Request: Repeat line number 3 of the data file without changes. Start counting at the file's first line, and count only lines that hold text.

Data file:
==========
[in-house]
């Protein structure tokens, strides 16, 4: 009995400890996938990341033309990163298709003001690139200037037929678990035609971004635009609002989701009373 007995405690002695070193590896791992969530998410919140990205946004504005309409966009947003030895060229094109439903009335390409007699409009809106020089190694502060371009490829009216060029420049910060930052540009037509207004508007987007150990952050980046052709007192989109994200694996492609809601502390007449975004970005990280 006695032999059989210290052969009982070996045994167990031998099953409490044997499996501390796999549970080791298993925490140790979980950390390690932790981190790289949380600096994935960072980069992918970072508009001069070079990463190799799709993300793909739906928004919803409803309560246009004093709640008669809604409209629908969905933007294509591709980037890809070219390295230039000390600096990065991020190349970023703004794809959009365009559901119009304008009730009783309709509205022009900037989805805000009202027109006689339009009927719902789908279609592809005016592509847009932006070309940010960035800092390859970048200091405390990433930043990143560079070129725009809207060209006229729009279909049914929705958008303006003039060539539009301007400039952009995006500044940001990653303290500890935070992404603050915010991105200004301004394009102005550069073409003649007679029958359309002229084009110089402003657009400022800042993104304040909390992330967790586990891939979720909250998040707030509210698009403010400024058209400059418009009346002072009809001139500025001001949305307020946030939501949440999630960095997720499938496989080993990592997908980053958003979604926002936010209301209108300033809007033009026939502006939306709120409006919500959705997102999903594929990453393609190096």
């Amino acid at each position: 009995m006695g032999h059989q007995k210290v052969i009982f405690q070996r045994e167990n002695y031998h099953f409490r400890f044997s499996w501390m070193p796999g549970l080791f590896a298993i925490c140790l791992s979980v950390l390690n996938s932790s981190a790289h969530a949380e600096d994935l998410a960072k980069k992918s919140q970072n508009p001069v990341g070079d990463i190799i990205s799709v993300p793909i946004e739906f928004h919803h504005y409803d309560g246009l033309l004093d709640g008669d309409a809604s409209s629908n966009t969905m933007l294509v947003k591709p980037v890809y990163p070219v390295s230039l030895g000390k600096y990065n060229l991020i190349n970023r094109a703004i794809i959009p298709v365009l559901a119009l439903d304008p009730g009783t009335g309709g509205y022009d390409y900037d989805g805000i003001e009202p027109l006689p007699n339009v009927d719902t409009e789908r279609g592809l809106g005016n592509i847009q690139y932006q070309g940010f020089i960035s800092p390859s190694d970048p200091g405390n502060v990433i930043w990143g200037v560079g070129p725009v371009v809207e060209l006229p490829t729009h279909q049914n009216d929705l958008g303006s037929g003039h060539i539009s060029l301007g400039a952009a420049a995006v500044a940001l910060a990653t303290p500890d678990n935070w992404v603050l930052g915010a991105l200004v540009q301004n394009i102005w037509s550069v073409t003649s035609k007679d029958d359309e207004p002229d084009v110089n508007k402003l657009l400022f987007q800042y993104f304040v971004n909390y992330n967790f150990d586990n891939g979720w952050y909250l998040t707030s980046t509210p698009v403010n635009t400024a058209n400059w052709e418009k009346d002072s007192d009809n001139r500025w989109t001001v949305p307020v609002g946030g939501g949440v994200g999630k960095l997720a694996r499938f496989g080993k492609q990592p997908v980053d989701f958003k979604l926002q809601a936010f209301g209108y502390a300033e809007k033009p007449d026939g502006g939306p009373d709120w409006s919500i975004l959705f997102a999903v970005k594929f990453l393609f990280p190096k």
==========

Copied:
């Amino acid at each position: 009995m006695g032999h059989q007995k210290v052969i009982f405690q070996r045994e167990n002695y031998h099953f409490r400890f044997s499996w501390m070193p796999g549970l080791f590896a298993i925490c140790l791992s979980v950390l390690n996938s932790s981190a790289h969530a949380e600096d994935l998410a960072k980069k992918s919140q970072n508009p001069v990341g070079d990463i190799i990205s799709v993300p793909i946004e739906f928004h919803h504005y409803d309560g246009l033309l004093d709640g008669d309409a809604s409209s629908n966009t969905m933007l294509v947003k591709p980037v890809y990163p070219v390295s230039l030895g000390k600096y990065n060229l991020i190349n970023r094109a703004i794809i959009p298709v365009l559901a119009l439903d304008p009730g009783t009335g309709g509205y022009d390409y900037d989805g805000i003001e009202p027109l006689p007699n339009v009927d719902t409009e789908r279609g592809l809106g005016n592509i847009q690139y932006q070309g940010f020089i960035s800092p390859s190694d970048p200091g405390n502060v990433i930043w990143g200037v560079g070129p725009v371009v809207e060209l006229p490829t729009h279909q049914n009216d929705l958008g303006s037929g003039h060539i539009s060029l301007g400039a952009a420049a995006v500044a940001l910060a990653t303290p500890d678990n935070w992404v603050l930052g915010a991105l200004v540009q301004n394009i102005w037509s550069v073409t003649s035609k007679d029958d359309e207004p002229d084009v110089n508007k402003l657009l400022f987007q800042y993104f304040v971004n909390y992330n967790f150990d586990n891939g979720w952050y909250l998040t707030s980046t509210p698009v403010n635009t400024a058209n400059w052709e418009k009346d002072s007192d009809n001139r500025w989109t001001v949305p307020v609002g946030g939501g949440v994200g999630k960095l997720a694996r499938f496989g080993k492609q990592p997908v980053d989701f958003k979604l926002q809601a936010f209301g209108y502390a300033e809007k033009p007449d026939g502006g939306p009373d709120w409006s919500i975004l959705f997102a999903v970005k594929f990453l393609f990280p190096k």